The Offspring of Humility: A Unique Way to Look at Values
“The minute you claim humility, you haven’t got it” – Phil Hodges
Over the years I’ve had the privilege of facilitating numerous leadership development workshops. My favorite is the one developed by the Lead Like Jesus ministry, founded by Ken Blanchard and Phil Hodges, the authors of the book by the same name, and led by Phyllis Hendry.
To become a great leader, one of the key attributes highlighted in this program is Humility. It’s the perfect antidote to pride, a very dangerous and damaging quality found in all of us at some point in time.
In my workbook Developing Your Differentiating Values for Business, I define humility as follows:
Humility = a disposition to be humble; a lack of false pride
It’s firstly about being humble. Both humility and humble are derived from the Latin word humus (earth) meaning “grounded.” Most people understand this concept.
However, I find that the issue of pride is a controversial topic.
There’s a difference between the type of pride one feels when they’ve accomplished a goal or are excited to be a part of something bigger (e.g. playing on a sports team or being a citizen of a country), versus the type of pride one might possess when they feel better, smarter, stronger, higher, etc. than others. An important note: if you find yourself proudly telling others about your accomplishments, you’ve lost any sense of humility.
Another author who supports this position is Jim Collins, as he outlined in his bestselling book Good to Great. Collins references humility as a key attribute found in those who lead great companies. He also highlights that humility is a value to be sought after, but never claimed.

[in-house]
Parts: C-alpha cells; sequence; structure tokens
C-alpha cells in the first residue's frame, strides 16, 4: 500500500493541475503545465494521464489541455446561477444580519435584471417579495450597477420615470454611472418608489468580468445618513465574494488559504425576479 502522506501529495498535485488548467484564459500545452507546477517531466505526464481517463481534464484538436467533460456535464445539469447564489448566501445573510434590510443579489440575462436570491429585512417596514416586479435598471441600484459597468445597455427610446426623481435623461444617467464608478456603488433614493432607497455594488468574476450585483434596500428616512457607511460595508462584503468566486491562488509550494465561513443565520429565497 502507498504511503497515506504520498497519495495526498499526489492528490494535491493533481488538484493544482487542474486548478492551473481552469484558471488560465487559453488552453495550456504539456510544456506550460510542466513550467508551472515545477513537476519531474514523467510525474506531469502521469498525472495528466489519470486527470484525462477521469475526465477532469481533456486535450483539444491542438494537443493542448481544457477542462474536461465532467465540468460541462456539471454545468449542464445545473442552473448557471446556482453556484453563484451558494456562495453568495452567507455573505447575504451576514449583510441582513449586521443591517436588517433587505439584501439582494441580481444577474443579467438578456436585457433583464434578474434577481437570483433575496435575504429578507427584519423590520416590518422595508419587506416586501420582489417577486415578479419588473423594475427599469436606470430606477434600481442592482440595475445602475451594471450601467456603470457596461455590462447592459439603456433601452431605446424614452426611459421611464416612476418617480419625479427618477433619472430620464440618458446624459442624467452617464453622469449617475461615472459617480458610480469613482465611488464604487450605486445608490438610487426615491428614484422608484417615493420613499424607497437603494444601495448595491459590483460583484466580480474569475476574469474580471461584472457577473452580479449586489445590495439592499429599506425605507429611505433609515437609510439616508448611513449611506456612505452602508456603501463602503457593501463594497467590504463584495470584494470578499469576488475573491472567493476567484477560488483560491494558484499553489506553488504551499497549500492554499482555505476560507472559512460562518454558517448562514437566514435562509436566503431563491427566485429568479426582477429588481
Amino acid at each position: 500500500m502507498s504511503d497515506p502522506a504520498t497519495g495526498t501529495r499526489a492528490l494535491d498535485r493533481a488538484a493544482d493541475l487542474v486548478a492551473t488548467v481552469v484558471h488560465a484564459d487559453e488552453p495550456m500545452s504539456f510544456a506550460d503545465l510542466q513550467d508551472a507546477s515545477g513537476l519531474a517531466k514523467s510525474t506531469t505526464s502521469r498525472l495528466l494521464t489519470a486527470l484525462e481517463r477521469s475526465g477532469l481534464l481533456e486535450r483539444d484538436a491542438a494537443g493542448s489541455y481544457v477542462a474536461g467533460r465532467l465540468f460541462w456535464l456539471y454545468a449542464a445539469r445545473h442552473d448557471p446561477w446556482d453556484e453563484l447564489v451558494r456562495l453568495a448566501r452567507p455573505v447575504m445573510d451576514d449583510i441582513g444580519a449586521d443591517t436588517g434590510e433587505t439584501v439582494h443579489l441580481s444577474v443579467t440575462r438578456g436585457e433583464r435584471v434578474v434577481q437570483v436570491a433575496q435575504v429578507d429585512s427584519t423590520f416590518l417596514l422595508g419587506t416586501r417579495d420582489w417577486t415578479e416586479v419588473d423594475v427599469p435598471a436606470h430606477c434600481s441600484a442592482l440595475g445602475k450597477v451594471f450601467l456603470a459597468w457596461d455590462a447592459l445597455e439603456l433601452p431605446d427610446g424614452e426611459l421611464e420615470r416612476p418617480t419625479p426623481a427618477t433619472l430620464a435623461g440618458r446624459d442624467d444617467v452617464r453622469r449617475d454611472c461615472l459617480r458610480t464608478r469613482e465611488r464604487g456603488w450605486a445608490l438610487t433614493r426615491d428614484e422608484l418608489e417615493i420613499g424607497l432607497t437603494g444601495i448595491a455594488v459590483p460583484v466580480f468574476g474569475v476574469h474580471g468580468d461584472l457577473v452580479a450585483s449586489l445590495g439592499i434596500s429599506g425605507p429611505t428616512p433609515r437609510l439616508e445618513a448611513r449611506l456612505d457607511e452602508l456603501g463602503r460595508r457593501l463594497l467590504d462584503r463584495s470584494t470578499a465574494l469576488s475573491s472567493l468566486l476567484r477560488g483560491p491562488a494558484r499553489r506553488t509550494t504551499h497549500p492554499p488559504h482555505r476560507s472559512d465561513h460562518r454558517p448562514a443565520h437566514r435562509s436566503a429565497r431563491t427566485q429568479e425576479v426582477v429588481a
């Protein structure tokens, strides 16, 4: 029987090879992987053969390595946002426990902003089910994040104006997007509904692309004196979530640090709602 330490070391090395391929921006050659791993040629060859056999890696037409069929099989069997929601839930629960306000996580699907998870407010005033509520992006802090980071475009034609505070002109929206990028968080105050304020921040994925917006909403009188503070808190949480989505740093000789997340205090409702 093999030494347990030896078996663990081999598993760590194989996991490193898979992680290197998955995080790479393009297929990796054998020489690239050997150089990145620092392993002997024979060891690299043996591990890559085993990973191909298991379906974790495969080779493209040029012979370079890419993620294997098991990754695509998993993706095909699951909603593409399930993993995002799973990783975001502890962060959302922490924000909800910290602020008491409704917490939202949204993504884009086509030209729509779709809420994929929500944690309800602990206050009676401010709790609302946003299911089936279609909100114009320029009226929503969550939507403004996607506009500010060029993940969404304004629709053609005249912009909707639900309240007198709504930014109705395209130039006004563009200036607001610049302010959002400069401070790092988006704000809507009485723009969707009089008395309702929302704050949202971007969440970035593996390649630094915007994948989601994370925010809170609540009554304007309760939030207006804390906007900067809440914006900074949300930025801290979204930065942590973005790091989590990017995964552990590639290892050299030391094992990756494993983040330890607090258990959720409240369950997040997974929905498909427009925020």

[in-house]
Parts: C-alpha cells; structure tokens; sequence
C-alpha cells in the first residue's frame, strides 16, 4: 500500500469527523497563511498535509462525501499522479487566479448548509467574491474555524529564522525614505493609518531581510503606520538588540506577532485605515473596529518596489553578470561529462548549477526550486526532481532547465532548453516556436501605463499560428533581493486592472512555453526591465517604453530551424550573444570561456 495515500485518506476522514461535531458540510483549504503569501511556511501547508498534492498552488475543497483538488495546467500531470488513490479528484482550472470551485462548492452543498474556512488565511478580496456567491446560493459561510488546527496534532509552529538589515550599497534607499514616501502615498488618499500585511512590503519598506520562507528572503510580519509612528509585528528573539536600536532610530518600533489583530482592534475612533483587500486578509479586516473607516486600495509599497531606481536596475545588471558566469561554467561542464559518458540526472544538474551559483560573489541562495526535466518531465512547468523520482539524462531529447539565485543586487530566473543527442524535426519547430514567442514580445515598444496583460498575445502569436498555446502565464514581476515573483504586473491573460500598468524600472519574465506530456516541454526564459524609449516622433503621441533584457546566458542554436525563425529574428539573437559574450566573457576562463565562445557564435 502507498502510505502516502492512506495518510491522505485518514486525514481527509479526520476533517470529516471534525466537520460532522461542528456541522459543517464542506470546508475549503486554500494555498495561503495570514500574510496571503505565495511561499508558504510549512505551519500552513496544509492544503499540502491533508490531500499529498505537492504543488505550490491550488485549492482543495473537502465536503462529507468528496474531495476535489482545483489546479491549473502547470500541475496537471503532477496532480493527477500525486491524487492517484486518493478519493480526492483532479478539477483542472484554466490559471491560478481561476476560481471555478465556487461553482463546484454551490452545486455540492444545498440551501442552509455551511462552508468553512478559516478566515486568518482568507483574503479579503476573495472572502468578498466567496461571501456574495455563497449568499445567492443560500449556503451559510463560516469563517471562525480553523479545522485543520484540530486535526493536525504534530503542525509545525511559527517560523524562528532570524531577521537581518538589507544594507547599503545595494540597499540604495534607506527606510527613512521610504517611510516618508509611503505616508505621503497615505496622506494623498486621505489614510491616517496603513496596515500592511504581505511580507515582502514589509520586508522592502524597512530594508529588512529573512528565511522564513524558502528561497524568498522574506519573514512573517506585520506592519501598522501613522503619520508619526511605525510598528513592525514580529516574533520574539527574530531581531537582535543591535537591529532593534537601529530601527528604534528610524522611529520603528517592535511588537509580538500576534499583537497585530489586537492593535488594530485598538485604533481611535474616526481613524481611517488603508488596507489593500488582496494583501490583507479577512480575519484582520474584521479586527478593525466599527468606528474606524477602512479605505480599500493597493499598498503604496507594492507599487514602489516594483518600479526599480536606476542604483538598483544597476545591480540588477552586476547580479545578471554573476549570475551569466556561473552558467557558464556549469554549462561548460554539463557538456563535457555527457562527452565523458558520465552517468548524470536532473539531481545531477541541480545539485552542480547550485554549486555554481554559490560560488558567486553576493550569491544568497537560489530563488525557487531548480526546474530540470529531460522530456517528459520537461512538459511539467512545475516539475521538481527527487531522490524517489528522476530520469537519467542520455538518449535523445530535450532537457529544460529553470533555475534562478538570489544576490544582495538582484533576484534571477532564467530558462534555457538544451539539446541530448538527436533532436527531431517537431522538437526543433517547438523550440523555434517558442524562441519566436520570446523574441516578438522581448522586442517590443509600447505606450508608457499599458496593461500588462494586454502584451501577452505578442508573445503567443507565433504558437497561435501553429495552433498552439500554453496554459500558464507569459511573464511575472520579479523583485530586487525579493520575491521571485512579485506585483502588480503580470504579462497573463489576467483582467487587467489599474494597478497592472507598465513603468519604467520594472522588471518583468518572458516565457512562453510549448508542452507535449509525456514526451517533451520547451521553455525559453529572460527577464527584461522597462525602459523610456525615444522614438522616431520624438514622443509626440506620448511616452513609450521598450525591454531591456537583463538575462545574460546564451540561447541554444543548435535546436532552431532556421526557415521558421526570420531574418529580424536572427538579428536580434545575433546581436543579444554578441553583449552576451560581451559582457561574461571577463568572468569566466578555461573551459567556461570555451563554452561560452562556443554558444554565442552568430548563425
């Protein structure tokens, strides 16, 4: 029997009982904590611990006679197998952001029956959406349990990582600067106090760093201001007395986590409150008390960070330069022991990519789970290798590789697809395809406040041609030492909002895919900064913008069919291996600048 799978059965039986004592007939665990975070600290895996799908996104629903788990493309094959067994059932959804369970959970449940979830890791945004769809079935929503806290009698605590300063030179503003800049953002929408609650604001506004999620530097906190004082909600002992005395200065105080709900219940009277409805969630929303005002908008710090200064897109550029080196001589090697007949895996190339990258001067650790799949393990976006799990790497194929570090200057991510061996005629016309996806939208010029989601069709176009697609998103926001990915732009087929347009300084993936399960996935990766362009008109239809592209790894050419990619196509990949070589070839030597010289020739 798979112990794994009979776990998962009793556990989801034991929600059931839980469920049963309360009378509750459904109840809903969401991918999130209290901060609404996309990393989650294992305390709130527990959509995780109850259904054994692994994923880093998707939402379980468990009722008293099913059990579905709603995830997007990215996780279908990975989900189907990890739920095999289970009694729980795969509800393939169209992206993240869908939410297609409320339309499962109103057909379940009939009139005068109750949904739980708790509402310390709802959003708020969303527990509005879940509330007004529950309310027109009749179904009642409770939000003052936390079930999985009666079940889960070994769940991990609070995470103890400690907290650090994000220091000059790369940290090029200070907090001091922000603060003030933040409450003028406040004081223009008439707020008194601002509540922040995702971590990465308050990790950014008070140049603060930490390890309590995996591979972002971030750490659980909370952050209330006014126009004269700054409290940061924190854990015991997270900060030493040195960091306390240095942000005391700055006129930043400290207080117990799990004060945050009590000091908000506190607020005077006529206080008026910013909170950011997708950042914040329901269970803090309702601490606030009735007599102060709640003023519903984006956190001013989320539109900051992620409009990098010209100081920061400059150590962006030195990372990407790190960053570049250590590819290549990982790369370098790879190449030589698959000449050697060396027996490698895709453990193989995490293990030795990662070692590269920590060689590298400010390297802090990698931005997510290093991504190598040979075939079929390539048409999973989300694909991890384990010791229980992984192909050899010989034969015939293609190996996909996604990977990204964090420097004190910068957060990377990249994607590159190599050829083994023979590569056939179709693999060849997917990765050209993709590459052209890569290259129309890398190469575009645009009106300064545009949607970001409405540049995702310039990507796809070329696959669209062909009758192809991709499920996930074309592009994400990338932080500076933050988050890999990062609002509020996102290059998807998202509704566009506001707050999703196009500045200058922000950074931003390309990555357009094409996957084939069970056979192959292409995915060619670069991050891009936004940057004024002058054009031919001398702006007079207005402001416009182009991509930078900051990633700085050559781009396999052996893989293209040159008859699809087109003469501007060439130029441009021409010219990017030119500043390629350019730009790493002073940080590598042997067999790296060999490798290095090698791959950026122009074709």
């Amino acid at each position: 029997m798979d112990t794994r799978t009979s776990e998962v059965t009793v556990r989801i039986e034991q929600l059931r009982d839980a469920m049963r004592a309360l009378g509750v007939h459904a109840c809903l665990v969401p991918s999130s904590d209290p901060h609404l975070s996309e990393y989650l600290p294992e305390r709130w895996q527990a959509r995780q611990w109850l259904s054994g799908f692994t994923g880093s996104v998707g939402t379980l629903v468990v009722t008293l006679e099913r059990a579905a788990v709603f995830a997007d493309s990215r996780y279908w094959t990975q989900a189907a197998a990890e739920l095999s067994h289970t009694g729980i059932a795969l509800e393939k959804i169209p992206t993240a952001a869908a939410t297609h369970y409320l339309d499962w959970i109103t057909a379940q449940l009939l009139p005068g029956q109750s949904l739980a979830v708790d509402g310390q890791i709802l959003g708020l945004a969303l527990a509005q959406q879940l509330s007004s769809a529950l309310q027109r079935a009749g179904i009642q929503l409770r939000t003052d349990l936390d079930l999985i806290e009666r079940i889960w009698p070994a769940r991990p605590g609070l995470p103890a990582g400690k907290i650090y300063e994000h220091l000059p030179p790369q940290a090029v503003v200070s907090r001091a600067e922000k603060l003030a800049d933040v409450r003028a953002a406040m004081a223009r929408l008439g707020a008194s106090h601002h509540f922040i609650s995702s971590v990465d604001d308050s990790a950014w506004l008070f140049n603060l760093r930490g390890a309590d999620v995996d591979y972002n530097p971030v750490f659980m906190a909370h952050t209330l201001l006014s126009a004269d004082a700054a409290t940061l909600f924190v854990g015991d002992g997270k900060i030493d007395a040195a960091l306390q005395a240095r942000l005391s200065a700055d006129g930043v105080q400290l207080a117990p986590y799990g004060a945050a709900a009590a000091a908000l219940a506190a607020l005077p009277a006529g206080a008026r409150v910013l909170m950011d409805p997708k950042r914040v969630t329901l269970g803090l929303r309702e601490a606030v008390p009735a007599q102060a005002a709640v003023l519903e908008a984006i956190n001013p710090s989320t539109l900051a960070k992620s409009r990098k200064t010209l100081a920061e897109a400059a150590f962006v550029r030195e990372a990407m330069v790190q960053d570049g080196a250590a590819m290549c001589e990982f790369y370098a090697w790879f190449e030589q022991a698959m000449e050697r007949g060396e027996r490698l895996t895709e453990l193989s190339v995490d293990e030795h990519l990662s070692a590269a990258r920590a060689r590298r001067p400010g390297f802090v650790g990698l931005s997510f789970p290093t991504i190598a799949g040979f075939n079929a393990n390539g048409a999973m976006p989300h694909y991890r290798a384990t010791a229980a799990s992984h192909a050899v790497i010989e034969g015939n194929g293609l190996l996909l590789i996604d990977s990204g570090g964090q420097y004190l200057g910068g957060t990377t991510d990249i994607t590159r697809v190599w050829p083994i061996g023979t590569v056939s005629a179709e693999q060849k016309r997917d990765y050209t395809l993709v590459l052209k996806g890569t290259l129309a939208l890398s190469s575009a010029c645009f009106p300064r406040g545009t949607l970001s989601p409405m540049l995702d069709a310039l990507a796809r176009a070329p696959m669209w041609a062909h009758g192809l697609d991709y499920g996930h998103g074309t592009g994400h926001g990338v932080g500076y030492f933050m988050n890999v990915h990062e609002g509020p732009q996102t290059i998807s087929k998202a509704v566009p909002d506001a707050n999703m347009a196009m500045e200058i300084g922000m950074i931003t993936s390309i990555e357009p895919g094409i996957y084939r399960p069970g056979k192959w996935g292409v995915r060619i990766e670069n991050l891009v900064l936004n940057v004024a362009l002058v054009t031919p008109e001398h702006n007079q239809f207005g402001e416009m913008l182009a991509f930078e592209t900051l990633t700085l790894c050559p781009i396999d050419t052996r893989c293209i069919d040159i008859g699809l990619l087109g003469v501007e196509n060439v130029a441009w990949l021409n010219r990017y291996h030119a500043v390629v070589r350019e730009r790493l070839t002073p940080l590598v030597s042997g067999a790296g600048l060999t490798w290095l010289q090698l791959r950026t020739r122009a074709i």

Since no one can authentically claim humility, are there other ways to recognize its existence? Potentially, yes.
The Offspring of Humility
I recently read a discerning article by Dan Rockwell on the value of Humility. Dan has written on the topic of leadership for many years. In this article he took a unique approach to looking at humility by focusing on the The Four Children of Humility. The foundation of this idea is based on a quote by Steven R Covey: “Humility truly is the mother of all virtues.”
With this in mind, Dan provides the following four attributes as offspring of humility.
- Humility is the mother of grit. This enables us to fail, learn, and get up again.
- Humility is the mother of taking responsibility. This enables us to stay focused on things within our control.
- Humility is the mother of connection. This enables us to influence others without needing positional power.
- Humility is the mother of vitality. This enables us to step into unfamiliar territory with enthusiasm.
I love this approach to looking at a value like humility, and possibly other values too. It opens the door to consider the linkage between values, and the power of combining a set of values together under one umbrella value.
Regarding humility, here are 4 more potential offspring of this value:
- Humility is the mother of empathy. This enables us to see and appreciate the challenges faced by others.
- Humility is the mother of being friendly. This enables us help and support others by being warm and approachable.
- Humility is the mother of inventiveness. This enables us to experiment knowing we might be wrong.
- Humility is the mother of learning and continuous improvement. This enables us to expand our knowledge base and help others and ourselves make progress.
Clearly humility is not a weak value. It requires tremendous fortitude and strength to remain positive, to keep pushing forward, while acknowledging you don’t have all the answers.
In a business environment, humility gives permission to employees to acknowledge their mistakes and highlight what they’re doing to learn and grow and that will ultimately enhance the competitive positioning of the company.
With all of these many benefits, I wonder why more companies don’t embrace humility as a differentiating value?
P.S. Later the same day, Dan Rockwell wrote a brief follow up article on this topic, titled Slapped at the Hotel Front Desk. I encourage you to check it out!